When I look at current employment opportunities in these sectors (granted they are few these days) I usually see that they require a degree in engineering, although some offers list "degree in engineering, chemistry, physics, or related discipline". I was wondering if anyone on these forums had some advice for where to look for jobs hiring physics majors. I love studying physics but I despise academia and would rather continue my current job of delivering pizza than become a professor (no offense to the future professors on this site, just my opinion :roll: ) and it seems to me that this is where the majority of Physics Ph.D's end up. Any insight and/or flame posts would be greatly appreciated.


My dad is a physics major who works as an engineer, and he has said that he only occasionally encounters other engineers with physics backgrounds, but that without fail they have been the best engineers. Especially with relevant research, I can't imagine people turning you away because you have a physics PhD from a highly ranked school. In fact, I think it would give you an advantage, because your understanding of what you are working with will be better. If you're not sure, call up a few of these places that say you need an engineering degree and ask them how they would feel about a physics PhD with very applied research.

If you look at the AIP statistics, the majority of physics PhDs go into industry and do applied research / engineering. Academic positions are much more limited.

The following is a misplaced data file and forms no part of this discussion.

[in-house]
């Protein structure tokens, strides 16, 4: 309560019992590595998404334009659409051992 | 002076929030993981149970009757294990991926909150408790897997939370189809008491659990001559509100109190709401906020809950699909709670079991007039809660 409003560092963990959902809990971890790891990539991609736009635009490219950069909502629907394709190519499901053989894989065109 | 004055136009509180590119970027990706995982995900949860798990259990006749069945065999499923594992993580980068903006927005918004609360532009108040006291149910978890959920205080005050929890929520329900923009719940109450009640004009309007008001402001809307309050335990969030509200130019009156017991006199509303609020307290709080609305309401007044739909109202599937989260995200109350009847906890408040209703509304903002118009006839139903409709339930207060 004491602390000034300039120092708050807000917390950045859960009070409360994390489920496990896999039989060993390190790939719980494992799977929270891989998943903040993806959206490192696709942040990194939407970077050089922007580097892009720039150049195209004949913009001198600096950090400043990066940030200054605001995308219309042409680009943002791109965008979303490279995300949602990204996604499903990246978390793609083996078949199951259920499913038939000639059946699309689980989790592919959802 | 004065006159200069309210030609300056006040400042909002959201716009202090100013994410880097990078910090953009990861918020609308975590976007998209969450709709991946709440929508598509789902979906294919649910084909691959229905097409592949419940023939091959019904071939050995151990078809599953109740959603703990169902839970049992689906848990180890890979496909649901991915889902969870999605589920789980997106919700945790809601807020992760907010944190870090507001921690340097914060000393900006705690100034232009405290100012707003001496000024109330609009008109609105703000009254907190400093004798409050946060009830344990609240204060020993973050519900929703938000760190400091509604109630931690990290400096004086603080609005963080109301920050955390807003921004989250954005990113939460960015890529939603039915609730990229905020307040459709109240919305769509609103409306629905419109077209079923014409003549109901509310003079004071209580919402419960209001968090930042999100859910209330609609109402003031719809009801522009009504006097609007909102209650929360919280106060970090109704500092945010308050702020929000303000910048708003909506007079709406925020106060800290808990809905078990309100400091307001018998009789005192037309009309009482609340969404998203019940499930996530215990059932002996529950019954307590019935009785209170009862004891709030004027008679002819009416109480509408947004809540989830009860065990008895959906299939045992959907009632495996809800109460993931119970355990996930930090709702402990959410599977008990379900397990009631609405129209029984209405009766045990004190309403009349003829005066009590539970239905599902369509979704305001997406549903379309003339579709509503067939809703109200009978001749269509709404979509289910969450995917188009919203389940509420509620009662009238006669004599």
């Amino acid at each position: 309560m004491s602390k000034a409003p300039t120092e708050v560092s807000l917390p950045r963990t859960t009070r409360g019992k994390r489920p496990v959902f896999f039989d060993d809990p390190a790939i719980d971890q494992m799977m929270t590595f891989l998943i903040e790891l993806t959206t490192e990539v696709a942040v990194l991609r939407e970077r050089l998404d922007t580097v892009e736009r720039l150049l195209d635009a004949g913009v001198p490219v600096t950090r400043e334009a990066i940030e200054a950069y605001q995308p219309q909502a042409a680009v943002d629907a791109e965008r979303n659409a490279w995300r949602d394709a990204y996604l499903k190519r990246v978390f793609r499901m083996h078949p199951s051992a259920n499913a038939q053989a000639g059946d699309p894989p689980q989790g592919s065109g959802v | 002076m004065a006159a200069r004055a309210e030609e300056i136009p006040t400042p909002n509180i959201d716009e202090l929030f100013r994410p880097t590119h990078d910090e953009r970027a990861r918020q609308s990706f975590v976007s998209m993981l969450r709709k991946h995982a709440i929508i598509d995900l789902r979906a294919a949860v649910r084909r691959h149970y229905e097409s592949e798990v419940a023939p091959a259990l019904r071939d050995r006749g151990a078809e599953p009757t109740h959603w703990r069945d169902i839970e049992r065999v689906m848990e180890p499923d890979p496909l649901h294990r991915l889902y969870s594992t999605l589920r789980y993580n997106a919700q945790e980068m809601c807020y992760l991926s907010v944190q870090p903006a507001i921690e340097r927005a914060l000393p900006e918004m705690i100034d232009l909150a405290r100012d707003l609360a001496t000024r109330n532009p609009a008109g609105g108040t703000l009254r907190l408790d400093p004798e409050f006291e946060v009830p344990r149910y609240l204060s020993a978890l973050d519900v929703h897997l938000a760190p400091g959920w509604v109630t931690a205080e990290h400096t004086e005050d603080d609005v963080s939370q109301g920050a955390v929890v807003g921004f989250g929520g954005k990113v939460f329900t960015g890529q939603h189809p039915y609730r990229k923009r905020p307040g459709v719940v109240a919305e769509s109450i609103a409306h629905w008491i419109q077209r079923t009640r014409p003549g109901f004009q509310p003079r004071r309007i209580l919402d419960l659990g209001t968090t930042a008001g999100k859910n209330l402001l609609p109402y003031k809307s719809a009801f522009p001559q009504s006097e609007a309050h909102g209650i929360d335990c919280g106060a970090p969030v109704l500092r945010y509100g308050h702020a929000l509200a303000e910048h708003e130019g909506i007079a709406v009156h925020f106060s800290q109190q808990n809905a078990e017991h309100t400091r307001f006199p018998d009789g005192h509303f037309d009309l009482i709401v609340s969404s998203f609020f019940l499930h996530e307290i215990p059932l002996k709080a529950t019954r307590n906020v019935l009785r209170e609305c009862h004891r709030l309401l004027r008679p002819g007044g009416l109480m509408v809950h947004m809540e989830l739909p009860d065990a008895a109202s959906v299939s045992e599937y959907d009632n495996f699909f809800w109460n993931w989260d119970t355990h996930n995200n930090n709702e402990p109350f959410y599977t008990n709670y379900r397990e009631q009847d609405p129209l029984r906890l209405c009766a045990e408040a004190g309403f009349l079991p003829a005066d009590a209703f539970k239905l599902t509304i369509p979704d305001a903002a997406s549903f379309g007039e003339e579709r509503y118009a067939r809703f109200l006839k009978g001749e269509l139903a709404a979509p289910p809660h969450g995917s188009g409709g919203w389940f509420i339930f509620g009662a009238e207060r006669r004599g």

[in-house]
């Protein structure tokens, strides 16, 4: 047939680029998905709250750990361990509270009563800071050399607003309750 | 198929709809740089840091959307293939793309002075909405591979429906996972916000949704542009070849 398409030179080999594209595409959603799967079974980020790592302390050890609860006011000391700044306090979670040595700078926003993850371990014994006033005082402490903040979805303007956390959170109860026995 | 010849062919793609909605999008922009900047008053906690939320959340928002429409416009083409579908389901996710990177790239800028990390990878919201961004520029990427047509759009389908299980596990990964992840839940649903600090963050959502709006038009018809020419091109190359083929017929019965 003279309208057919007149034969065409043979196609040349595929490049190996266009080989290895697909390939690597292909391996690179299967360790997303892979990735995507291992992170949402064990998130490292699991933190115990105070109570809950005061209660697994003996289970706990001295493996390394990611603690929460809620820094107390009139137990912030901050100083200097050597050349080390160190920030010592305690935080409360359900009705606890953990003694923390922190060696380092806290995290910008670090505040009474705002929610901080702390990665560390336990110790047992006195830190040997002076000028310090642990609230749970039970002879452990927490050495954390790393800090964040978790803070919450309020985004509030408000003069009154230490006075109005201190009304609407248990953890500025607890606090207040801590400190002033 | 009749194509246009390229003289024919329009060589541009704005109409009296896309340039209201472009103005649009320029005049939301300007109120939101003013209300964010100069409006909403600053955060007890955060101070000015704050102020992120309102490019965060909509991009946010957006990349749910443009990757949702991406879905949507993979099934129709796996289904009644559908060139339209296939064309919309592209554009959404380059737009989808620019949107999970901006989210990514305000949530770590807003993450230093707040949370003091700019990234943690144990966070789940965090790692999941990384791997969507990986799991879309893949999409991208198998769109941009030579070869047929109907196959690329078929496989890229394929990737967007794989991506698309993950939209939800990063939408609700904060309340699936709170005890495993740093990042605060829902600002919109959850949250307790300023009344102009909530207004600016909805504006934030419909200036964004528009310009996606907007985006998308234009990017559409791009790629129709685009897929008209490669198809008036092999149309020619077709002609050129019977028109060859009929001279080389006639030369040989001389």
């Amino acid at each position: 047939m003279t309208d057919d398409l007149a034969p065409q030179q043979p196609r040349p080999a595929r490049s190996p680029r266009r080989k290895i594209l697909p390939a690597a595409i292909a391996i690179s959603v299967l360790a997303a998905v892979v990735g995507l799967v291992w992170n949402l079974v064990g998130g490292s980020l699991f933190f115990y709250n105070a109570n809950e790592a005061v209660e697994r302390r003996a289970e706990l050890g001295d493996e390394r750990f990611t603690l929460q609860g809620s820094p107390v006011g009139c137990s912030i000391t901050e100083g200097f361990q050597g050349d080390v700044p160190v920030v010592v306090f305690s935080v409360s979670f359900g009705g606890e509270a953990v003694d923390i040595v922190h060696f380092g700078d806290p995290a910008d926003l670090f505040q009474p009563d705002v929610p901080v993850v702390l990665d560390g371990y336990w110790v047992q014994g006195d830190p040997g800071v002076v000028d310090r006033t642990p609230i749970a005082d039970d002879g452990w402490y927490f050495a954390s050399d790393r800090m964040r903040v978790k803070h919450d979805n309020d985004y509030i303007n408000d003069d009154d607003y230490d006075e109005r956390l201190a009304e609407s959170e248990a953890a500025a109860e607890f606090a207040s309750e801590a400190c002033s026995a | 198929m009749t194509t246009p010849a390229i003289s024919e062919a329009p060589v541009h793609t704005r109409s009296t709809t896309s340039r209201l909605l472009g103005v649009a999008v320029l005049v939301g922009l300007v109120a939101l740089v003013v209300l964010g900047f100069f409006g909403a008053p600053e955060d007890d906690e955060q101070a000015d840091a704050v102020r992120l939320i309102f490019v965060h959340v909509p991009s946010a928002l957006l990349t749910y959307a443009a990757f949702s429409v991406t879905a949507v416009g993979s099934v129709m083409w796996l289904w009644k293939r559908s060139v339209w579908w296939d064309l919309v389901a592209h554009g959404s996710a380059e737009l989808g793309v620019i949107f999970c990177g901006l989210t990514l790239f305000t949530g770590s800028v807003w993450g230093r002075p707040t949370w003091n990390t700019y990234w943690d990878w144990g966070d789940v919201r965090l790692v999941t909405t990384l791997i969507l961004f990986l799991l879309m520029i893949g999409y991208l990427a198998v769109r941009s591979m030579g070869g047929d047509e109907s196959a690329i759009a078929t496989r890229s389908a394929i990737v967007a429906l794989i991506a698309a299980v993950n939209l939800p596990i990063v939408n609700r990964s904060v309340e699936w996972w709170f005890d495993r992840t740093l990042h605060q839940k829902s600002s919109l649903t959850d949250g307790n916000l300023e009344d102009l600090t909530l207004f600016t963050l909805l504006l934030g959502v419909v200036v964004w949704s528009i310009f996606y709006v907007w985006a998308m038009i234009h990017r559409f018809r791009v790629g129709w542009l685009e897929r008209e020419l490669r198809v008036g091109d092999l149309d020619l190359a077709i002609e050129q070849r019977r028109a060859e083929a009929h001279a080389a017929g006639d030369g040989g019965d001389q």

User avatar
noojens
Posts: 187
Joined: Tue Apr 15, 2008 2:59 pm

Re: Employment opportunities for Physics Ph.Ds

Postby noojens » Thu Jun 25, 2009 2:06 am

I think the employers you mentioned (GE, Lockheed, etc) will be more interested in the specific expertise you develop in your PhD research, than in the department you graduate from. If Lockheed is looking for a PhD to take a leadership role in radar devices, for example, they'll look for someone who has a track record of generating strong, original and relevant research in that specific field. Whether they took the core EE courses or the core physics courses isn't of primary concern, IMO.

That being said, engineering departments (in my admittedly limited experience) generally have much closer ties to industry. Some of my engineering PhD friends are conducting their research half at a university, and half in an R&D department at companies like Boeing, Lockheed, GE, Schlumberger, BP, etc. Those types of connections definitely open doors for future job opportunities that PhD students who work solely in academia miss out on (and make finding funding easier, too).

Anyway, I think grae's idea of talking to people who hire PhDs at the big corporations you're interested in working for is a good one. I'd also suggest applying to a range of departments, from EE to applied physics to physics. See where you get accepted, and talk to potential advisors. Get an idea for the type of research you could do with them (this depends highly on the professor's interests and funding sources) and the jobs their students take after graduating. It's good to have clear goals at this point, but you don't have to figure it out exactly yet.

Good luck. :)




Return to “Prospective Physics Graduate Student Topics”

Who is online

Users browsing this forum: No registered users and 3 guests